By Elise Labott
A greatly reduced role in Iraq and Afghanistan after more than a decade of war means the State Department can shift financial resources to priorities in the Mideast and Asia and enhance security at high-threat diplomatic posts.
President Barack Obama asked Congress on Wednesday for $47.8 billion for the State Department and international programs in fiscal 2014, a 6 percent budget decrease from fiscal 2013 levels.
The most dramatic reduction would come from the Iraq and Afghanistan accounts, known as Overseas Contingency Operations (OCO). The new budget for that line item requests $3.8 billion, a 67 percent reduction from what was received last year.
Although U.S. forces left the country in 2011, Iraq is home to the largest American embassy in the world.
The new budget discontinues funding for an account created to boost the military’s counterinsurgency efforts in Pakistan. The budget proposal says close military ties with Islamabad would remain a priority, but counter-terrorism cooperation would be funded through other programs.
Overall, the State Department calls for $3.4 billion for Afghanistan, $2.1 billion for Iraq and and $1.3 billion for Pakistan.
After the deadly September 11 attack on the U.S. diplomatic mission in Benghazi, Libya, and violent protests at embassies in the Middle East, the State Department asked Congress to reallocate money from the overseas contingency account for security upgrades at high-threat diplomatic posts.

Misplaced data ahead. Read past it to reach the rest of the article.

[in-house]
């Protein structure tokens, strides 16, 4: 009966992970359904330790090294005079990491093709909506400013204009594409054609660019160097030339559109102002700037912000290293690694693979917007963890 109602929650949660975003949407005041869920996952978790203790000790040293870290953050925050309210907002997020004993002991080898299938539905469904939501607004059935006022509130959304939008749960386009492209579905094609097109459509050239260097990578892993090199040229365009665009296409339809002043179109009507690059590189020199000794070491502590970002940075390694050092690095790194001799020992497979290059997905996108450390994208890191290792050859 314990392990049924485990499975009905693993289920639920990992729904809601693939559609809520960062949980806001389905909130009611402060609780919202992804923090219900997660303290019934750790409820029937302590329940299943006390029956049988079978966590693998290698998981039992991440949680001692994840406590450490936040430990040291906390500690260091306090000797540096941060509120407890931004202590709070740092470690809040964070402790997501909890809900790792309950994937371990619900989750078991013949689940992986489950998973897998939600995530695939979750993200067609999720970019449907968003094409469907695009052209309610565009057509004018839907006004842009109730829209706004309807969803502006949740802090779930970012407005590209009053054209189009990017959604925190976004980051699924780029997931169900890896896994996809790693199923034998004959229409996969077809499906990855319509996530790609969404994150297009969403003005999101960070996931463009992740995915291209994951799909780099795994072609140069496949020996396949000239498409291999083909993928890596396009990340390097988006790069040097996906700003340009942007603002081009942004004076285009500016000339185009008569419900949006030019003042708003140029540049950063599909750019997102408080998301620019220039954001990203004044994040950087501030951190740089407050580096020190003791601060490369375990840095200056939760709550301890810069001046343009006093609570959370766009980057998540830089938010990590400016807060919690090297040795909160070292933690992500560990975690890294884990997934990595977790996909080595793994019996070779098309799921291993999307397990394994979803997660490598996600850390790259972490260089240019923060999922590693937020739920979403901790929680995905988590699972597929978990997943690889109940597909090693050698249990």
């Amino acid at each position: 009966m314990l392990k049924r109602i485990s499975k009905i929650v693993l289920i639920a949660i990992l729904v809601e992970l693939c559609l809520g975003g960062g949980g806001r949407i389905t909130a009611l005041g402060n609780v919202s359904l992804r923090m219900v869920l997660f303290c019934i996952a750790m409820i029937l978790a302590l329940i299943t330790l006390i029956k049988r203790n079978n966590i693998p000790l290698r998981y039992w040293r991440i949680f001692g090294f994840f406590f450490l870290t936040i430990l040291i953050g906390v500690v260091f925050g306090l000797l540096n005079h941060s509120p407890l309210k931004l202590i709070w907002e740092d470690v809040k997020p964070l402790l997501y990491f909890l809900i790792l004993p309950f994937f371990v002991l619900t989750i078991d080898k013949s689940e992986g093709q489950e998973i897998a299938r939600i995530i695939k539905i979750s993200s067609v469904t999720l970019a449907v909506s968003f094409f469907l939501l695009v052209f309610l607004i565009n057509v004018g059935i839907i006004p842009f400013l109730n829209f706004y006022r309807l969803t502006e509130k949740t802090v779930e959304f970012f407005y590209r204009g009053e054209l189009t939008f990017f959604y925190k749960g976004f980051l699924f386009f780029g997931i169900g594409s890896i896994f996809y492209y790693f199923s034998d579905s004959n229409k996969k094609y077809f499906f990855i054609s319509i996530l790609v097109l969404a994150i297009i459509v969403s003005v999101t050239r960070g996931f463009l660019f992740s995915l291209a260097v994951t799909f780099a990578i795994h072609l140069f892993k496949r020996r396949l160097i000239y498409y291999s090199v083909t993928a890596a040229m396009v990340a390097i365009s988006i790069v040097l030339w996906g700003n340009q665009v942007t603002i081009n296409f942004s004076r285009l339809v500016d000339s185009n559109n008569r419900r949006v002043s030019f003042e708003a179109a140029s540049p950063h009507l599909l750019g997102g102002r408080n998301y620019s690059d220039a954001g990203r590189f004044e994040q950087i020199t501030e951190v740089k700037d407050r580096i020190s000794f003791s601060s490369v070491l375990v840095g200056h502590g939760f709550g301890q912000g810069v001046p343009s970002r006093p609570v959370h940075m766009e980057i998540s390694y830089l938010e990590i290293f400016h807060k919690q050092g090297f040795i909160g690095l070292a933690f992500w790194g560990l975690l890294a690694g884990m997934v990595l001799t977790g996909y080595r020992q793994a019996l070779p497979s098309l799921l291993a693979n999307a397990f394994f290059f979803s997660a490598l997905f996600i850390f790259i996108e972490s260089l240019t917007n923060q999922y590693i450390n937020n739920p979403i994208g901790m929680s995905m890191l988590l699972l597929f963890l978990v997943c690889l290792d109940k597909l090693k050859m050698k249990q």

The State Department budget reflects efforts to implement recommendations of an independent board that looked at the Benghazi attack.
In addition to $2.2 billion for new construction and security enhancements to secure U.S. facilities, proposed funding would put 550 additional Marines and 155 additional Diplomatic Security Agents at high threat posts in the Middle East and elsewhere.
The budget also asks for $580 million to help promote economic and political reforms in the Middle East following the Arab Spring uprisings.
As part of the U.S. pivot to Asia, the State Department requested $768 million for East Asia, a seven percent increase over 2012 levels. In addition to additional funding to strengthen security, the increase also reflects programs to counter China’s growing influence in the region.
Climate change is also featured prominently in the budget, which asks for $909 million in “strategic investments,” such as promoting clean energy, private sector investment and aiding countries most vulnerable to climate and weather-related disasters.
The Obama administration is also making a major shift on international food aid, run by the United States Agency for International Development.
It proposed buying less of the food it donates from U.S. farmers in favor of purchases from local and regional sellers. This, the administration believes, will make aid more efficient, flexible and delivered more quickly.
Under the new proposal, USAID could spend 45 percent of the $1.4 billion requested locally.
The budget also calls for $1.65 billion for maintaining the U.S. contribution to the Global Fund for AIDS, Tuberculosis, and Malaria, a move hailed by rights advocates, including Bono, the lead singer of U2 and co-founder of the ONE organization.